The Building Blocks of Reading and Writing
The road to becoming a reader begins the day a child is born and continues through the end
of third grade. At that point, a child must read with ease and understanding to take advantage of the
learning opportunities in fourth grade and beyond – in school and in life. Here are some things that
will help you understand how children learn to read.
Sentences are made up of separate words. Words have parts called syllables. The words bag,
ball, and bug all begin with the same sound. When a child begins to notice and understand these
things, he is developing phonological awareness – the ability to hear and work with the sounds of
When a child also begins to understand that spoken words are made up of separate, small
sounds, he is developing phonemic awareness. These individual sounds in spoken language are
called phonemes. For example, the word big has three phonemes, /b/, /i/, and /g/. (A letter
between slash marks, /b/, shows the phoneme, or sound, that the letter represents, and not the
name of the letter). For example, the letter b represents the sound /b/. Recognizing and reading
words by translating the letters into speech sounds to determine the word’s pronunciation and
meaning is called decoding.
Children who have phonemic awareness can take spoken words apart sound by sound (the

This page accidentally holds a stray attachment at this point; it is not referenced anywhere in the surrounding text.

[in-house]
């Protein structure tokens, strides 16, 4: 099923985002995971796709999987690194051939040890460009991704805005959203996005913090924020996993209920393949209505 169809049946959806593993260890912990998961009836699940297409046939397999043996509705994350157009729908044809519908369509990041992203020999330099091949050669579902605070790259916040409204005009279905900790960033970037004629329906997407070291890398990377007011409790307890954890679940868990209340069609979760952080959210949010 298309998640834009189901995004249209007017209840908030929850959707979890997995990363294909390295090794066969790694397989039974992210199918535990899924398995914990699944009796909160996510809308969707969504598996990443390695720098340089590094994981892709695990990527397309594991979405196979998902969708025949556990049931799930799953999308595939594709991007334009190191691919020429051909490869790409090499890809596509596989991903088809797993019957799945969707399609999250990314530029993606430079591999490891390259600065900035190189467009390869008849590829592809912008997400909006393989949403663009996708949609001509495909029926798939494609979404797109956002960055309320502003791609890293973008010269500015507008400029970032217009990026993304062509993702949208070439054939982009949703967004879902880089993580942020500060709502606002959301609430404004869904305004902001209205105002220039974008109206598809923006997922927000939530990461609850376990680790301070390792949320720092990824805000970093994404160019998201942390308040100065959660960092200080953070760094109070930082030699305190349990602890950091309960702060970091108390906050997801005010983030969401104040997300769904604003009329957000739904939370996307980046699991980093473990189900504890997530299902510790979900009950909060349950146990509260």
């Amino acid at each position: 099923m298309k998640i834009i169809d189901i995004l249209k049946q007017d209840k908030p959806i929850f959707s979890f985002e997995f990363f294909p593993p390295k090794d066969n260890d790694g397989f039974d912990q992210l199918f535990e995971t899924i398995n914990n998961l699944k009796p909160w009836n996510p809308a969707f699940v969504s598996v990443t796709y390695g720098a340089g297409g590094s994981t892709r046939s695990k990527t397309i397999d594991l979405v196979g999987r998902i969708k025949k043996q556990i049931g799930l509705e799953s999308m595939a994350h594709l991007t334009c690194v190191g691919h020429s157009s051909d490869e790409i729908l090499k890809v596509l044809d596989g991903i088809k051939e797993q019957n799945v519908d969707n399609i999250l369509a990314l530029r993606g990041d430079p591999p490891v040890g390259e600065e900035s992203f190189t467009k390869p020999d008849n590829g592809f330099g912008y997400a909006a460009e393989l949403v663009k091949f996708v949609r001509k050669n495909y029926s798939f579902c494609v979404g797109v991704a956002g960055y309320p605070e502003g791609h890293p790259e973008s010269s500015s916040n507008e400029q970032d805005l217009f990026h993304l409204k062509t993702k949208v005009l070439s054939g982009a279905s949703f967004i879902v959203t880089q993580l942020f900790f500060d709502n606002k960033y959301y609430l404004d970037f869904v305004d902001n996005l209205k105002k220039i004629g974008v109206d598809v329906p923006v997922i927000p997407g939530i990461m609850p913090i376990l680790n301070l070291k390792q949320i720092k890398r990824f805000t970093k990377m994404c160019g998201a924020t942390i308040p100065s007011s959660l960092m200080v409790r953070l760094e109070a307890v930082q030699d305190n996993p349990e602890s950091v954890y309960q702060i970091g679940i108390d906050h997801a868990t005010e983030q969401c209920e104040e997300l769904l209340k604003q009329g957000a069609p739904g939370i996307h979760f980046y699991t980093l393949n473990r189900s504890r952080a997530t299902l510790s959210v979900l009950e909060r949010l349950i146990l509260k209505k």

name for this is segmentation) and put together sounds to make words (the name for this is
blending). Research shows that how easily children learn to read can depend on how much
phonological and phonemic awareness they have.
Phonics instruction helps beginning readers see the relationships between the sounds of
spoken language and the letters of written language. Understanding these relationships gives
children a tool that they can use to recognize familiar words quickly and to figure out words they
haven’t seen before.
Word-study instruction is the step that follows phonics instruction. It helps older children learn
to apply their phonics knowledge and knowledge of word parts (such as prefixes, suffixes, and
root words) as they read and write words. Rapid word recognition means that children spend less
time struggling over words and have more time getting meaning from what they read, which, of
course, is the real purpose for reading.
Children learn more about how print works when they spell and write on their own. When they
begin to write, children draw and scribble. Later, they use what they are learning about sounds and
letters when they try to write words. This is often called invented, or developmental spelling.
Because invented spelling encourages children to think about the sounds in words and how the
sounds are related to letters, it can help children develop both as readers and writers. However, after
kindergarten, children need well-organized, systematic lessons in spelling to help them become good
Fluency is the word for being able to read quickly and accurately. Fluent readers recognize